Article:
PURPOSE: Implementation of our Slay Sepsis Protocol in 2005 led to a reduction in septic shock mortality from 46% to 23-27%, sustained over 4 years. We sought to determine if applying a Lean Improvement Process used in the manufacturing industry, to our already successful Slay Sepsis Protocol, could further improve process measures and outcomes.
METHODS: A two day review of all aspects of our Slay Sepsis Protocol by representatives of all involved departments was conducted in January 2010. Lean Improvement techniques were applied to improve processes and efficiency and eliminate waste. Continuous daily and weekly review was performed by quality improvement nurses and appropriate feedback was given to department managers weekly. Data was collected as part of our IRB approved Sepsis Registry.
RESULTS: Multiple improvements to processes were developed with a focus on ED triage, treatment and transfer to ICU. Additionally a novel ED sepsis triage system was developed: 3 Levels of sepsis patients were identified at triage based on modified SIRS criteria and parameters defined for acuity. Nursing and other resources assigned to these patients were matched to their Sepsis level, and electronic order sets for each level were developed. Full code pts admitted thru ED were evaluated. 58 pts with septic shock Jan 2009-Feb 2010 ("Pre") were compared to 78 pts Feb 2010-Dec 2010 post-implementation ("Post"). All values are Pre vs Post: APACHE II 25 vs 24 (p=0.22); ED Fluids ml/kg 36.8 vs 34.4 (p=0.97); Triage to Antibiotics (min) 124 vs 83 (p=0.01); Suspect sepsis to Antibiotics (min)101 vs 50 (p=0.003); Triage to Central Line (min) 331 vs 200(p=0.028); Triage to ScvO2 (min)456 vs 346 (p=0.019); Mortality 24.1% vs 15.3%(p=0.29); Survivors Hospital LOS (days) 8 vs 6 (p=0.06)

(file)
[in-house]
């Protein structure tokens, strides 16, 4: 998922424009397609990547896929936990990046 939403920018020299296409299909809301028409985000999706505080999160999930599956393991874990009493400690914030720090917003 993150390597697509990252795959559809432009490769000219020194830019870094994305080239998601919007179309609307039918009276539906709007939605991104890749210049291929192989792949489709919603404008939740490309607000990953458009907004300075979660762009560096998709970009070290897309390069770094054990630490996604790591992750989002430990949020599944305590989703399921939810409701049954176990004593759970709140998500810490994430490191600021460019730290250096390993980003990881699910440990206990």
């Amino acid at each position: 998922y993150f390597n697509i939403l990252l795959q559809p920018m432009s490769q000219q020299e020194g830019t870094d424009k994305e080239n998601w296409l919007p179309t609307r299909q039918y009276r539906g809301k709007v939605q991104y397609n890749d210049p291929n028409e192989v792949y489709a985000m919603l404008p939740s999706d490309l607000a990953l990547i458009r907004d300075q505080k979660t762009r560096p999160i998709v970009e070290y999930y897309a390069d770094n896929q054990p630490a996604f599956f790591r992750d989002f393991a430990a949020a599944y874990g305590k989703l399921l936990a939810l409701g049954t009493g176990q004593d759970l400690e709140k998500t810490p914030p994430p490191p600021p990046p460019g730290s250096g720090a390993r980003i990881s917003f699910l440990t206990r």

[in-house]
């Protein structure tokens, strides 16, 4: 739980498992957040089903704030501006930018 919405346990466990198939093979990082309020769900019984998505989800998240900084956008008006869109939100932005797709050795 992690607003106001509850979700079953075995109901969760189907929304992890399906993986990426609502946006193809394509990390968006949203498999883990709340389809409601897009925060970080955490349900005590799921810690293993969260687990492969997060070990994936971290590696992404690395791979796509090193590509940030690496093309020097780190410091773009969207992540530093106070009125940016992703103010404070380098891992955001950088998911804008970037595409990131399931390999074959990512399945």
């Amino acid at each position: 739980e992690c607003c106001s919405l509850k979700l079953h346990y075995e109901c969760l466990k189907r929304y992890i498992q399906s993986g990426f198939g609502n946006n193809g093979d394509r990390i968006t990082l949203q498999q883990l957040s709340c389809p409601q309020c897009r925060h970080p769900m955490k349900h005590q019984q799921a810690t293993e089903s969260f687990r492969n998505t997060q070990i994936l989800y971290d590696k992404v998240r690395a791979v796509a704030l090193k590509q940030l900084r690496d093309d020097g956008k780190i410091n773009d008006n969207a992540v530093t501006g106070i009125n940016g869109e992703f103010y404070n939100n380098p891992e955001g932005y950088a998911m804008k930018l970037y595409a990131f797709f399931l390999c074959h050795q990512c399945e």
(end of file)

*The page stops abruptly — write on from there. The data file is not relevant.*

CONCLUSIONS: A manufacturing inspired Lean Improvement process led to significant improvements in efficiency, a novel 3 tier system of ED triage for sepsis pts, and this translated to significant improvement in clinical processes and outcomes.
CLINICAL IMPLICATIONS: Lean manufacturing techniques can be applied to clinical processes and may yield novel solutions, increased efficiency and improved outcomes.
DISCLOSURE: The following authors have nothing to disclose: Jeffrey Fried, Maggie Cote, Emily Atkins, Denise McDonald, Paula Gallucci, Alexa Calfee, Jonathan Grotts, Nathan Sigler
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